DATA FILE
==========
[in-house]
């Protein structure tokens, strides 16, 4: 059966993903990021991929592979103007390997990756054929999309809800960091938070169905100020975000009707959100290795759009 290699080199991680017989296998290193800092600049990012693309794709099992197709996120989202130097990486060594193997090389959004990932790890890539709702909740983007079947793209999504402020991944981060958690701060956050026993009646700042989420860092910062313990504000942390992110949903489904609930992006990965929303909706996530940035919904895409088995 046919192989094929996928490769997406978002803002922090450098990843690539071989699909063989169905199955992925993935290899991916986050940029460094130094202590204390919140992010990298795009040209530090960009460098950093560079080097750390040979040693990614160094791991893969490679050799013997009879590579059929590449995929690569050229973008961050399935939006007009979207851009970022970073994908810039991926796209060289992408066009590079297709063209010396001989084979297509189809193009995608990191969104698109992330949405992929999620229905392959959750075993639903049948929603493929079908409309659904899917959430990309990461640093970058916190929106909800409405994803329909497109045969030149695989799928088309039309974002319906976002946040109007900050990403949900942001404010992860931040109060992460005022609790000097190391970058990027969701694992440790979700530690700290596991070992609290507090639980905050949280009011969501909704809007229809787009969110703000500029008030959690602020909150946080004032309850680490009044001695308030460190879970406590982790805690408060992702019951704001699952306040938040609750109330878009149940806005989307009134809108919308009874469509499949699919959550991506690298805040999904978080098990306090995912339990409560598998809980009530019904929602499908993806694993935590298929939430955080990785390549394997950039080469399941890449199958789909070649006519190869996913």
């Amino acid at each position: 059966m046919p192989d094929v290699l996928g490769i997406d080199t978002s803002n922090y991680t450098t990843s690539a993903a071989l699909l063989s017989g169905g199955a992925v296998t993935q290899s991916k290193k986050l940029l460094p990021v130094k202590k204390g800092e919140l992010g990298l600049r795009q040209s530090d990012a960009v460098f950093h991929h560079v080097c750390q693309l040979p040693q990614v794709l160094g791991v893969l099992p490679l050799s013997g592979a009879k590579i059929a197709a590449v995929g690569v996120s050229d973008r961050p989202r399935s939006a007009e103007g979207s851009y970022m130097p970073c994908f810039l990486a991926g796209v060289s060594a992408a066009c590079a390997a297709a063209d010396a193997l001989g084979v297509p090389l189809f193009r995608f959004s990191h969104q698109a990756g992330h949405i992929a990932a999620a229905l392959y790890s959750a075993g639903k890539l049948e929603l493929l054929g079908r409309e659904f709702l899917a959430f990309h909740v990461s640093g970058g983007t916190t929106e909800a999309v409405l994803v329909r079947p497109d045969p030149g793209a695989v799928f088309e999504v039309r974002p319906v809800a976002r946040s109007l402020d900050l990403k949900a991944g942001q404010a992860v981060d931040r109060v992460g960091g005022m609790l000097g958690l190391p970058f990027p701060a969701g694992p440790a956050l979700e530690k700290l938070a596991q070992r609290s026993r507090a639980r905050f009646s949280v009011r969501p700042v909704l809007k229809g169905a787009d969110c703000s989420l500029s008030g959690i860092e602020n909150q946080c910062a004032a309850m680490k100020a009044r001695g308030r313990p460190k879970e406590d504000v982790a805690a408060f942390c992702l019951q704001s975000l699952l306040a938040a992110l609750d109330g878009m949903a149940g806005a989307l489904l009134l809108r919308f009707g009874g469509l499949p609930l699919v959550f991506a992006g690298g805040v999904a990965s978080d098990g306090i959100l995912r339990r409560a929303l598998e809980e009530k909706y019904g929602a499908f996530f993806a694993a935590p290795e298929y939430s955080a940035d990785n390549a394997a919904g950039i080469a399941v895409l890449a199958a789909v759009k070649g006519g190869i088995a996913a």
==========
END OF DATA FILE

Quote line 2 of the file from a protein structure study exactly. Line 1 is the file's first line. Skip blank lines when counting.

């Protein structure tokens, strides 16, 4: 059966993903990021991929592979103007390997990756054929999309809800960091938070169905100020975000009707959100290795759009 290699080199991680017989296998290193800092600049990012693309794709099992197709996120989202130097990486060594193997090389959004990932790890890539709702909740983007079947793209999504402020991944981060958690701060956050026993009646700042989420860092910062313990504000942390992110949903489904609930992006990965929303909706996530940035919904895409088995 046919192989094929996928490769997406978002803002922090450098990843690539071989699909063989169905199955992925993935290899991916986050940029460094130094202590204390919140992010990298795009040209530090960009460098950093560079080097750390040979040693990614160094791991893969490679050799013997009879590579059929590449995929690569050229973008961050399935939006007009979207851009970022970073994908810039991926796209060289992408066009590079297709063209010396001989084979297509189809193009995608990191969104698109992330949405992929999620229905392959959750075993639903049948929603493929079908409309659904899917959430990309990461640093970058916190929106909800409405994803329909497109045969030149695989799928088309039309974002319906976002946040109007900050990403949900942001404010992860931040109060992460005022609790000097190391970058990027969701694992440790979700530690700290596991070992609290507090639980905050949280009011969501909704809007229809787009969110703000500029008030959690602020909150946080004032309850680490009044001695308030460190879970406590982790805690408060992702019951704001699952306040938040609750109330878009149940806005989307009134809108919308009874469509499949699919959550991506690298805040999904978080098990306090995912339990409560598998809980009530019904929602499908993806694993935590298929939430955080990785390549394997950039080469399941890449199958789909070649006519190869996913």